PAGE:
1323. Syrrhaptes tibetanus.
The Tibetan Sand-Grouse.
Syrrhaptes tibetanus, Gould, P. Z. S. 1850, p. 92 ; id. B. Asia, vi, p. 61; Blanford, J. A. S. B. xli, pt. 2, p. 71 ; Hume & Henders. Lah. to Yark. p. 279: Hume, S. F. vii, pp. 162, 425 ; id. Cat. no. 802 bis ; Hume & Marsh, Game B. i, p. 43 ; Sharpe, Yarkand Miss., Aves, p. 119; Ogilvie Grant, Cat. B. M. xxii, p. 5.
Kuk, Kaling, Ladak.
Coloration. Forehead, lores, cheeks, and chin white, or whitish, sometimes speckled; crown rather irregularly barred across, black and white; sides of head, throat, and a band extending nearly or sometimes quite round the neck, deep ochreous yellow; lower neck all round narrowly barred with whitish and black; this passes into the pale fawn with fine dusky vermiculation of the back, scapulars, tertiaries, and wing-coverts; inner webs of scapulars partly black, forming large black spots ; primary-coverts light brown, greater coverts and quills black, later primaries with oblique pale tips, later secondaries and tertiaries passing gradually into the colour of the back; rump and upper tail-coverts whitish, rather more coarsely vermiculated with black ; middle tail-feathers the same but tinged with rufous, the long tips black, outer tail-feathers light chestnut with a few distant black cross-bars and white tips ; upper breast finely barred; lower breast uniform pale greyish brown, passing into white on abdomen ; wing-lining brown, whitish near edge.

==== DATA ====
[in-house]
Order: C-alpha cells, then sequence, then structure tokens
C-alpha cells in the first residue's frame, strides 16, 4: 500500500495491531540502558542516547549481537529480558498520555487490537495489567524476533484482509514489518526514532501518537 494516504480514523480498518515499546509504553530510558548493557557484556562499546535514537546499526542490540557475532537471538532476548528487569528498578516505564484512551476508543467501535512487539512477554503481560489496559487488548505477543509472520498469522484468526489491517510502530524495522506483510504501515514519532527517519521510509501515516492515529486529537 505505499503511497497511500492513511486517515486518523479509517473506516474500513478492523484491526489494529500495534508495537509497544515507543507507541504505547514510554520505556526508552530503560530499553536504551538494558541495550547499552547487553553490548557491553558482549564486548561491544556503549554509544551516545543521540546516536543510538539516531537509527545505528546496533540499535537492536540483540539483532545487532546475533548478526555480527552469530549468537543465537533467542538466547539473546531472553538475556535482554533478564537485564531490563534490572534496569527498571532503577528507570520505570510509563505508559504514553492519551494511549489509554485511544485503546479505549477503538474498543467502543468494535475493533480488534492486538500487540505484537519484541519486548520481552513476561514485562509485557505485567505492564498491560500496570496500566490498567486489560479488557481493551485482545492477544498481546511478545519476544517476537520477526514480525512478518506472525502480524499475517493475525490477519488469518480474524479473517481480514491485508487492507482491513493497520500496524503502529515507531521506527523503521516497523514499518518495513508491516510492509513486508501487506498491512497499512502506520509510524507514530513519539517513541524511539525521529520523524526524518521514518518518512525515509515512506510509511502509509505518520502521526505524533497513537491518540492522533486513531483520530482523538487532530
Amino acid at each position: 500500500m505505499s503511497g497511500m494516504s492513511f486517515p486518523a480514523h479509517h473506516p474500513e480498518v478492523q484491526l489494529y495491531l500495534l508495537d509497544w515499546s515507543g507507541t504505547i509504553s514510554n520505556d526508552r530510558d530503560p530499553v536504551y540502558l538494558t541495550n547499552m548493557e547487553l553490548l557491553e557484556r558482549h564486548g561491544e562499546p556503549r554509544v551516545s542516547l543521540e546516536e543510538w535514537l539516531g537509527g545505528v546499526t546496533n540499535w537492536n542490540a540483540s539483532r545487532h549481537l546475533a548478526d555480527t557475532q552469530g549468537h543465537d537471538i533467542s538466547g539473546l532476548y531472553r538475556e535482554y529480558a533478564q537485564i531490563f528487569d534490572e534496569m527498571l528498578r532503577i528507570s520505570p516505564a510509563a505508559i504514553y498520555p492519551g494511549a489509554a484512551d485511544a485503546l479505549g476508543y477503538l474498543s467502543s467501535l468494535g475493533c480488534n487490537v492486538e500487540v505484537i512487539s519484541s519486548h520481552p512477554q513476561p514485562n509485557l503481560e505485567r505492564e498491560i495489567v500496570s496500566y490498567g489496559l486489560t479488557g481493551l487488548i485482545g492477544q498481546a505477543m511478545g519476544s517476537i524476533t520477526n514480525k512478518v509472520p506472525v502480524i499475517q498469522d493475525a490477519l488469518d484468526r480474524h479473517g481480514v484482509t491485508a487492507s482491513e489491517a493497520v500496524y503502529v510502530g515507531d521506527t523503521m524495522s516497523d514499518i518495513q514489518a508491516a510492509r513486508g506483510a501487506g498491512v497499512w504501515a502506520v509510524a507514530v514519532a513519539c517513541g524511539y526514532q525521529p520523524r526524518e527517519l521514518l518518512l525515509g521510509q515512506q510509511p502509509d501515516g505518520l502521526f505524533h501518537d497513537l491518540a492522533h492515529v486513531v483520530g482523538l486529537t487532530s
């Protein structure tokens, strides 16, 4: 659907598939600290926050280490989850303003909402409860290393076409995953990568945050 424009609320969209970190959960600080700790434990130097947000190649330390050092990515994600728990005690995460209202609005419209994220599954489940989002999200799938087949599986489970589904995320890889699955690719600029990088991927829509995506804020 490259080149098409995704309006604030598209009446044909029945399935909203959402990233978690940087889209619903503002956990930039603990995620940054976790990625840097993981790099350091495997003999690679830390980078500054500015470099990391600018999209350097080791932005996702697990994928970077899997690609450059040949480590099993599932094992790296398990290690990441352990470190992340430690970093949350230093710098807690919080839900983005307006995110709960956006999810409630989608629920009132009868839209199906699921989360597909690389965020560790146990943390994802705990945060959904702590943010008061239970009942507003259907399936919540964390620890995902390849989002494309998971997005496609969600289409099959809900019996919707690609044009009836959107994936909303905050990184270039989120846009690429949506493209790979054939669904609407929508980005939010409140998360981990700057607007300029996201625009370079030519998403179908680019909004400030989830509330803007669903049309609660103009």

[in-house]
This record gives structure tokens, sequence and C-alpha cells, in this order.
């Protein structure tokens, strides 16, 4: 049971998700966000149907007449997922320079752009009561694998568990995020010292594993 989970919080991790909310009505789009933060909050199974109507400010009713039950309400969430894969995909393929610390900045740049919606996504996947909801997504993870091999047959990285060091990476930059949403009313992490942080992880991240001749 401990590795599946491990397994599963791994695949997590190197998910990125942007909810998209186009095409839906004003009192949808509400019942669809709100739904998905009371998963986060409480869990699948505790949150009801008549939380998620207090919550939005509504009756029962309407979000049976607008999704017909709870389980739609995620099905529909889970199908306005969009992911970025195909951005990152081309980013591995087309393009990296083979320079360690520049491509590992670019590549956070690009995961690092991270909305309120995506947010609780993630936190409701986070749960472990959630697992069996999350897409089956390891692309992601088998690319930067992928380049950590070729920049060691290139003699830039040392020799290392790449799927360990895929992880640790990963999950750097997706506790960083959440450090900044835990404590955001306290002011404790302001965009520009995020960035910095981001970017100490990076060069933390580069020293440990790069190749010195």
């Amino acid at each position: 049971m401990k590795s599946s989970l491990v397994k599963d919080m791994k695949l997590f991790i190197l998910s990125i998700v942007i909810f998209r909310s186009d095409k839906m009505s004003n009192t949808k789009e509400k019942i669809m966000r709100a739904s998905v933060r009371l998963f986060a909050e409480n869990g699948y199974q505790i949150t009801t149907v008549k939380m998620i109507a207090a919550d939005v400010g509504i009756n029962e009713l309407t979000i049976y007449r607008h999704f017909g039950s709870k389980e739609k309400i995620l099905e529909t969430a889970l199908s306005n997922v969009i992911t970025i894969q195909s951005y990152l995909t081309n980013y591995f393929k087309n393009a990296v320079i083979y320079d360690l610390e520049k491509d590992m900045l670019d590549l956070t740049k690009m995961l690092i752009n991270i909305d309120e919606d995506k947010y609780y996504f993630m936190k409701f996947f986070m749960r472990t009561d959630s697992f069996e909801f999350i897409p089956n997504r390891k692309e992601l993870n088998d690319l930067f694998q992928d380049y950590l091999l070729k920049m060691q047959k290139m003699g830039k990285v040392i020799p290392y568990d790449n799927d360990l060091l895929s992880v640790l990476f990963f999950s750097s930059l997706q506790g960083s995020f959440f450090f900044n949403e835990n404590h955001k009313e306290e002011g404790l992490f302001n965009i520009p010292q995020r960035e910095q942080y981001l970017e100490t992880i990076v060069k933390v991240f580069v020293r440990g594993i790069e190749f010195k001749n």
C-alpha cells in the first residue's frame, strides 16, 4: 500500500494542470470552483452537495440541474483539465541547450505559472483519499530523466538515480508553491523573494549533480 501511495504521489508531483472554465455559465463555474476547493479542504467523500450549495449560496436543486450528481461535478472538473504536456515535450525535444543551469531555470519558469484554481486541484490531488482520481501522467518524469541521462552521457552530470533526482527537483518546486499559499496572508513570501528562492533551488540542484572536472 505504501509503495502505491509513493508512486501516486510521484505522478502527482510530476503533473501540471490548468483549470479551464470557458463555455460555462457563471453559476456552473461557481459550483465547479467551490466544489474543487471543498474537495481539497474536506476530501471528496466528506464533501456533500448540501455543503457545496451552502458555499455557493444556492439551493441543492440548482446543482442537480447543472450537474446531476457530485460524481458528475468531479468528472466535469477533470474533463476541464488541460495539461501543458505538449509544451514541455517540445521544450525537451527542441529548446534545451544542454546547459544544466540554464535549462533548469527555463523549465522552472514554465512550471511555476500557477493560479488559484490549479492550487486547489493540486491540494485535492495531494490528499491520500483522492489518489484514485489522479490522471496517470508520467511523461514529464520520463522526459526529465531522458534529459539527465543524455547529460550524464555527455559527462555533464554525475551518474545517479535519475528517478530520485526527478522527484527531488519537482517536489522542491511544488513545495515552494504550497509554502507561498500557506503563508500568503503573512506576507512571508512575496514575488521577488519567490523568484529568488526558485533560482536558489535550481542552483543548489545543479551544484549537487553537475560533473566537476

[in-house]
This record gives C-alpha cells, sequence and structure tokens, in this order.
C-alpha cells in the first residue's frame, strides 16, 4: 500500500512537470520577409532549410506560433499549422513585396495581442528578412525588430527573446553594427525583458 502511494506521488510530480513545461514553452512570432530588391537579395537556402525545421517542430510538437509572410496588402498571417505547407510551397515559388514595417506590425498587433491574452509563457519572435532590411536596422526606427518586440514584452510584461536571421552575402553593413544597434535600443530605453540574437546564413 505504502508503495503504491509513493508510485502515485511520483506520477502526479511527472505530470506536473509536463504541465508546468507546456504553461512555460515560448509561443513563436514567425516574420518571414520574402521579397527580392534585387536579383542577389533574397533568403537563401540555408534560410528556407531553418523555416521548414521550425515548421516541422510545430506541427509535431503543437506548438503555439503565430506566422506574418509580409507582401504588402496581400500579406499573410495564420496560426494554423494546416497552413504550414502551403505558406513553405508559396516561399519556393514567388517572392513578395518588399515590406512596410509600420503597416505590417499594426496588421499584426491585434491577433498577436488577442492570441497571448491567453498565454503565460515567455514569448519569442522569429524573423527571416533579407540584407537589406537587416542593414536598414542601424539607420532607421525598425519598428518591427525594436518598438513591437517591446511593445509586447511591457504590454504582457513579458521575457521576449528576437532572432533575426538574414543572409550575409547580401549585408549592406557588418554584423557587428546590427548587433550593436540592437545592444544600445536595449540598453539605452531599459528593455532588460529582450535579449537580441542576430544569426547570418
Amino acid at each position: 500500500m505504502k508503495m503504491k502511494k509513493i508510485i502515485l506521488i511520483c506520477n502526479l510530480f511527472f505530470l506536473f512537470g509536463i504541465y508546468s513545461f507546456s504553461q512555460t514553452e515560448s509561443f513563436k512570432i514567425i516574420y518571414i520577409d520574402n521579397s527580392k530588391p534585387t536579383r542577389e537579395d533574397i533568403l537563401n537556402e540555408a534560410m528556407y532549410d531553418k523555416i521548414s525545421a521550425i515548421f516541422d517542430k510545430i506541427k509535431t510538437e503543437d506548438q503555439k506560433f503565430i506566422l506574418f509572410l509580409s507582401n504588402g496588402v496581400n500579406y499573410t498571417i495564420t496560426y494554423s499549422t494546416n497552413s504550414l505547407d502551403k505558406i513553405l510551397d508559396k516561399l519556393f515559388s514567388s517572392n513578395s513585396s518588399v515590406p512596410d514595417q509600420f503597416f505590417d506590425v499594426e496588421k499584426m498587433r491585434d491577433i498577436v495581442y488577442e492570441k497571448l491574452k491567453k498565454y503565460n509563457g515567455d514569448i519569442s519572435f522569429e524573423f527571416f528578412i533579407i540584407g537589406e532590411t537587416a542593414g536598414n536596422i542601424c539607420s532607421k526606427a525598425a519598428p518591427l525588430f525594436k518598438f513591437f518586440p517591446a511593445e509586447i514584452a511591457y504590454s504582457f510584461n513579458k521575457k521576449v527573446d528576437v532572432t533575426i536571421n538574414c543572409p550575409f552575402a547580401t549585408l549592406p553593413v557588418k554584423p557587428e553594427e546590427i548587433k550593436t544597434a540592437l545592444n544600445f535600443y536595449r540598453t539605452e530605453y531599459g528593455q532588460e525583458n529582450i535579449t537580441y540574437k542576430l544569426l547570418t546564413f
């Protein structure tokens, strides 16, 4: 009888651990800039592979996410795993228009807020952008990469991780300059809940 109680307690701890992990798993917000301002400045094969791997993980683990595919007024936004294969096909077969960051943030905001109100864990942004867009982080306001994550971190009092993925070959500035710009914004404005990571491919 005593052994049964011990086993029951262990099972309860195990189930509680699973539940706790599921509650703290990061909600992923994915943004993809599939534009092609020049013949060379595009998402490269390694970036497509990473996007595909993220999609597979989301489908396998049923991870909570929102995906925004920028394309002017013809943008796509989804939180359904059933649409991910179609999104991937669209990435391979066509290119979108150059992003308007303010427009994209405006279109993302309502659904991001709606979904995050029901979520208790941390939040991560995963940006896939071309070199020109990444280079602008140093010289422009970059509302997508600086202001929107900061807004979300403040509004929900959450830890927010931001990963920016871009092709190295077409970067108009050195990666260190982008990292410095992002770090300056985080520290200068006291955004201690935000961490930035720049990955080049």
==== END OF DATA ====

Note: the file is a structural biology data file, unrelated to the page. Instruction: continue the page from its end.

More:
In the females the markings on the upper parts, especially on the back and scapulars, are coarser, being irregular bars, not mere vermiculation; and the whole breast is barred.
Bill and nails bluish, soles whitish (Hume).
Length of male 19; tail 7.5 to 9.5; wing 10.25: tarsus 1.1; bill from gape .6. In females the length is about 17 ; tail 7-8.4; wing 9.75.
Distribution. Resident in Tibet and on the Pamir at elevations above 12,000 feet, perhaps lower in winter, extending to the country north of Sikhim and to Koko-nor. Common in Ladak and the Upper Sutlej valley.
Habits, &c. The Tibetan Sand-Grouse is found on barren sandy plains near water, fresh or brackish. It is a very noisy bird, often repeating its clanging double note when on thawing. Some caged birds that were given to me On the N. frontier of Sikhim constantly uttered this call. The flight is swift. This species drinks before sunrise and at dusk in the evening. The eggs have not been taken.